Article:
Whose Line is it Anyway: Could Congress Give the President a Line-Item Veto? [March 27, 2018]   [open pdf - 391KB]

"In announcing his intention to sign H.R. 1625, the 'Consolidated Appropriations Act, 2018,' President Trump, noting his concerns over the fiscal size of the bill, called on Congress to provide him with a 'line-item veto for all government spending bills.' Two days later, the Secretary of the Treasury, Steven Mnuchin, similarly maintained that Congress 'should give the president a line-item veto.' These remarks resulted in immediate rebukes by several commentators, who, citing the Supreme Court's 1998 ruling in Clinton v. City of New York, argued that the Court already resolved the legality of the line-item veto by striking down such a provision in a 1996 law. At the same time, the Trump Administration's calls for a line-item veto echo those of other Presidents who sought such authority even after City of New York, under the premise that the invalidated law could be revised to address the Court's objections. Because Congress has not enacted any such proposals, the question remains whether the High Court's 1998 ruling wholly forecloses Congress's ability to authorize the President's veto of individual provisions of spending legislation. This Sidebar provides an overview of the Court's decision in City of New York and examines what (if any) possibility exists for a constitutional, line-item veto authority for the President."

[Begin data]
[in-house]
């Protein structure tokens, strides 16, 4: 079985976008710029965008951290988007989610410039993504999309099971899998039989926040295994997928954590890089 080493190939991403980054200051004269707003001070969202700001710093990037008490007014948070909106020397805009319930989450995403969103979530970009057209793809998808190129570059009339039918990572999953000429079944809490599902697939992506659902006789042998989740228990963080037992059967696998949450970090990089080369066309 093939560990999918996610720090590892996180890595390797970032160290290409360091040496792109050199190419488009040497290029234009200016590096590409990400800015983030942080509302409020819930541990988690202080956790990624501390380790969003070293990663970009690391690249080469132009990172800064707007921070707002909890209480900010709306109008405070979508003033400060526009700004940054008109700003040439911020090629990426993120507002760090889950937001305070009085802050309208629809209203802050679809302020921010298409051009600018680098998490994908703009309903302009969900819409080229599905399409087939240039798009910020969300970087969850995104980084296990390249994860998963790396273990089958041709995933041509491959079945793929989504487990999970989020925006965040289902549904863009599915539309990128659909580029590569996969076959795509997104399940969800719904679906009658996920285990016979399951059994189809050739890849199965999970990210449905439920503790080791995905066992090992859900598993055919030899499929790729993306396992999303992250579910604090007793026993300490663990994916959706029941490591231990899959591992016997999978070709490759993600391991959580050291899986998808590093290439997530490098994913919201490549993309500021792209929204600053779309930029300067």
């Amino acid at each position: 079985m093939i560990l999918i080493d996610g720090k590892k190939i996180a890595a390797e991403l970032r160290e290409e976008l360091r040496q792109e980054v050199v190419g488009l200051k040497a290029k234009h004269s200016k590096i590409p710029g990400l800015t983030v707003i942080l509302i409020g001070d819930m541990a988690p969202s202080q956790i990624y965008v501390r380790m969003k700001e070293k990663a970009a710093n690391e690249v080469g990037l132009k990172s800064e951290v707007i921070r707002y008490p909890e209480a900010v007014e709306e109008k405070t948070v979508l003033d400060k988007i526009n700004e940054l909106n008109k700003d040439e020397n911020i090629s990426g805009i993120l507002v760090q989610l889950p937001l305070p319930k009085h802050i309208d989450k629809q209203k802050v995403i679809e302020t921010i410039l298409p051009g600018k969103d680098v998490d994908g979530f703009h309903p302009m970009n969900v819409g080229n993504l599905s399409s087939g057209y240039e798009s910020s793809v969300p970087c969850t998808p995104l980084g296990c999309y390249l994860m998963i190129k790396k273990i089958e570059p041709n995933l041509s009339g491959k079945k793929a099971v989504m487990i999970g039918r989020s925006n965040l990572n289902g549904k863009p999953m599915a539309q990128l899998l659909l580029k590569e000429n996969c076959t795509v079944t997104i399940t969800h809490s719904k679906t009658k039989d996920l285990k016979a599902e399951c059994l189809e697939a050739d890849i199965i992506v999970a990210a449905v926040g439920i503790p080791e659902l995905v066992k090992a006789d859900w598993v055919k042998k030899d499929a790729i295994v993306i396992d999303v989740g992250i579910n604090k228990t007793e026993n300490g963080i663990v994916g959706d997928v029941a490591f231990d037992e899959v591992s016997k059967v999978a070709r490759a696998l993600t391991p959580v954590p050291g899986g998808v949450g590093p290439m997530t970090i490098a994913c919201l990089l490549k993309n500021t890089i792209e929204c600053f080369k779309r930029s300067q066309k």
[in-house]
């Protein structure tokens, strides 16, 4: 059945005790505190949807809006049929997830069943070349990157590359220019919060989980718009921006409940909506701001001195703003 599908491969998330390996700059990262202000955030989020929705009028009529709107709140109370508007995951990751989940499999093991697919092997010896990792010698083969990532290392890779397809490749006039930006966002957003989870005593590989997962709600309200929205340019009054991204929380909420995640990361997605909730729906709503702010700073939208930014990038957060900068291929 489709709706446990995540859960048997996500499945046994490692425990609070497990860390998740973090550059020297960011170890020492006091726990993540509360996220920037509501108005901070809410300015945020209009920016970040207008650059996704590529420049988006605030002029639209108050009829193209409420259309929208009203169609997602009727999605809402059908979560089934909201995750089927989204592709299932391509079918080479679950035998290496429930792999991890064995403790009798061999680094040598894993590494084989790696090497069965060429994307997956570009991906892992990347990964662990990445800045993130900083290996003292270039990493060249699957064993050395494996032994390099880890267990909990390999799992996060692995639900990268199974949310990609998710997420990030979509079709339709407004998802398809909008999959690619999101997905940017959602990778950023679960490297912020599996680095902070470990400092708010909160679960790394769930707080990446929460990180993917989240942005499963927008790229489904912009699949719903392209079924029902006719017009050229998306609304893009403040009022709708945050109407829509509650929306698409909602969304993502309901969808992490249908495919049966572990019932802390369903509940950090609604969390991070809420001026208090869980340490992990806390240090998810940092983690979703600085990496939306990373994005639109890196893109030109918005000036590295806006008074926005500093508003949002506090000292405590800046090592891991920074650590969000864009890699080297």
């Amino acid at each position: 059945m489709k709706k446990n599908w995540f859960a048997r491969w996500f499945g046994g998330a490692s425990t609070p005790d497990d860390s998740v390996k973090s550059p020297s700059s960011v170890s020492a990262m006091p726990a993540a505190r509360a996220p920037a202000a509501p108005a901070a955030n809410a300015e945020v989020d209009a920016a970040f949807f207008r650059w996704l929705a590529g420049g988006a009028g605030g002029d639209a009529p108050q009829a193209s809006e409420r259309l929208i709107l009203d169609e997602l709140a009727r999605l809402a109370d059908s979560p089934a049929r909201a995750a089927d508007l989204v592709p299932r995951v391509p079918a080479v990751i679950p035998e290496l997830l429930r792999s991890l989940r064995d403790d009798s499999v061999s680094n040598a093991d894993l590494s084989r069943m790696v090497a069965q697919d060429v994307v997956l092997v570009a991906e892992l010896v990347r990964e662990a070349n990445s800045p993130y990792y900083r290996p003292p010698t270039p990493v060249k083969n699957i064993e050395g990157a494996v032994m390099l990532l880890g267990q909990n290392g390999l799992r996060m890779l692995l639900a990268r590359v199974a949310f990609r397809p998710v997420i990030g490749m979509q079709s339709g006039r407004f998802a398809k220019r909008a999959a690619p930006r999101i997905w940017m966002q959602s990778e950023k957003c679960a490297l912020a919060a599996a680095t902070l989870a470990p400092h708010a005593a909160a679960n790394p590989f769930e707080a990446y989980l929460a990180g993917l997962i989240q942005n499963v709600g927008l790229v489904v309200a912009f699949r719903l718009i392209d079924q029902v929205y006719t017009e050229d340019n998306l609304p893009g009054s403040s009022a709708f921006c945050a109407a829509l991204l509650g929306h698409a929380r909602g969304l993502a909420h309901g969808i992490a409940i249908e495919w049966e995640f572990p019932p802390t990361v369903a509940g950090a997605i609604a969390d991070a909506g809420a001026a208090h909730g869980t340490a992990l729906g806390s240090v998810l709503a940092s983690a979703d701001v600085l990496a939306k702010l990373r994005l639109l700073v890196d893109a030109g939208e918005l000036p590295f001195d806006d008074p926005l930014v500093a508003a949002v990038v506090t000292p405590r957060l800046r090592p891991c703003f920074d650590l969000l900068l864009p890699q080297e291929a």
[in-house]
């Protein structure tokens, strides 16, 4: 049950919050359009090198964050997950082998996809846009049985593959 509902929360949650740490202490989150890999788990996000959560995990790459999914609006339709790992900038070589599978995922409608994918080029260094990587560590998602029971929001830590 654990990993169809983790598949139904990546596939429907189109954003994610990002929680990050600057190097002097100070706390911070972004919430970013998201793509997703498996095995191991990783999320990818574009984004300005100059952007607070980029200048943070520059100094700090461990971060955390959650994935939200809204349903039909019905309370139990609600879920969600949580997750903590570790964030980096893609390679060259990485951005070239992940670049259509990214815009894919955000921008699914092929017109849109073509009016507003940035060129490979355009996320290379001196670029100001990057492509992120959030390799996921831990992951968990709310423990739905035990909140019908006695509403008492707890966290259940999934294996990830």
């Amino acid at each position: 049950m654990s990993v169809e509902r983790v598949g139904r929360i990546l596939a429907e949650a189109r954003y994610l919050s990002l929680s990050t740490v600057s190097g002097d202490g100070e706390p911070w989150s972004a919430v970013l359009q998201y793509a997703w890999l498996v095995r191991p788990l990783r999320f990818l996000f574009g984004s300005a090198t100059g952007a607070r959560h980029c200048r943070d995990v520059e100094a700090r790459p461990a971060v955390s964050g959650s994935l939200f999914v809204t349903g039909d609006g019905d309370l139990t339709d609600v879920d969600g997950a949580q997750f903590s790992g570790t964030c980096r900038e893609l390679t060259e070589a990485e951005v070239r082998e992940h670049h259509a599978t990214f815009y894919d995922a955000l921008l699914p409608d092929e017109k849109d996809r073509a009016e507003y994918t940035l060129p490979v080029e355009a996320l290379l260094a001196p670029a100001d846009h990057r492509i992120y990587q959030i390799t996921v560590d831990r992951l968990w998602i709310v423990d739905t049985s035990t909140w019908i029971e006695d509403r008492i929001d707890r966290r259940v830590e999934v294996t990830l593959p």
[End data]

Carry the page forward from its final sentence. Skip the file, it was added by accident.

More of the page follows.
Report Number:
CRS Legal Sidebar, LSB10106
Public Domain
Retrieved From:
Federation of American Scientists: http://www.fas.org/sgp/crs/index.html
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